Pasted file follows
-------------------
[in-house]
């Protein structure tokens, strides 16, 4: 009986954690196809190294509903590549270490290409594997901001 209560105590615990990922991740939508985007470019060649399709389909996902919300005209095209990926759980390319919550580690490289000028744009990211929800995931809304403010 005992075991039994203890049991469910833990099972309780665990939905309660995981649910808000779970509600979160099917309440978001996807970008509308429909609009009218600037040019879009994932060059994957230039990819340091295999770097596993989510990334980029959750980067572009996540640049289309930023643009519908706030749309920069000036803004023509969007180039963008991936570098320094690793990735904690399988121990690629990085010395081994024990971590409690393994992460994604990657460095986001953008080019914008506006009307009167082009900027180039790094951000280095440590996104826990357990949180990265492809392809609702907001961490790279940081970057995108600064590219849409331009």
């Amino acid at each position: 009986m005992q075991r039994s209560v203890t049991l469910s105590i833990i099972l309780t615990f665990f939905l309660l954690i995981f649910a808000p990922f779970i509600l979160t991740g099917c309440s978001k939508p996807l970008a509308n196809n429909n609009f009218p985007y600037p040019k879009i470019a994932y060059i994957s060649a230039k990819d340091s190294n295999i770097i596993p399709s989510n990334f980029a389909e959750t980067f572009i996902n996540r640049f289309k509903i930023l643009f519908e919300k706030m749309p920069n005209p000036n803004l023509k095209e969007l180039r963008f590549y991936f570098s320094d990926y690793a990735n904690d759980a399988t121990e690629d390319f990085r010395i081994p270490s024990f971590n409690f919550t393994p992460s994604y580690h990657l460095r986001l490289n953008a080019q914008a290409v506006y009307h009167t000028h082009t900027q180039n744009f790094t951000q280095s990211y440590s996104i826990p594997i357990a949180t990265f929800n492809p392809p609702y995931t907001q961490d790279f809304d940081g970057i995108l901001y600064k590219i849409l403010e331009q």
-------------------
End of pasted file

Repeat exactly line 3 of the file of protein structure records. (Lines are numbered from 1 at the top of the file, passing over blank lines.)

């Amino acid at each position: 009986m005992q075991r039994s209560v203890t049991l469910s105590i833990i099972l309780t615990f665990f939905l309660l954690i995981f649910a808000p990922f779970i509600l979160t991740g099917c309440s978001k939508p996807l970008a509308n196809n429909n609009f009218p985007y600037p040019k879009i470019a994932y060059i994957s060649a230039k990819d340091s190294n295999i770097i596993p399709s989510n990334f980029a389909e959750t980067f572009i996902n996540r640049f289309k509903i930023l643009f519908e919300k706030m749309p920069n005209p000036n803004l023509k095209e969007l180039r963008f590549y991936f570098s320094d990926y690793a990735n904690d759980a399988t121990e690629d390319f990085r010395i081994p270490s024990f971590n409690f919550t393994p992460s994604y580690h990657l460095r986001l490289n953008a080019q914008a290409v506006y009307h009167t000028h082009t900027q180039n744009f790094t951000q280095s990211y440590s996104i826990p594997i357990a949180t990265f929800n492809p392809p609702y995931t907001q961490d790279f809304d940081g970057i995108l901001y600064k590219i849409l403010e331009q």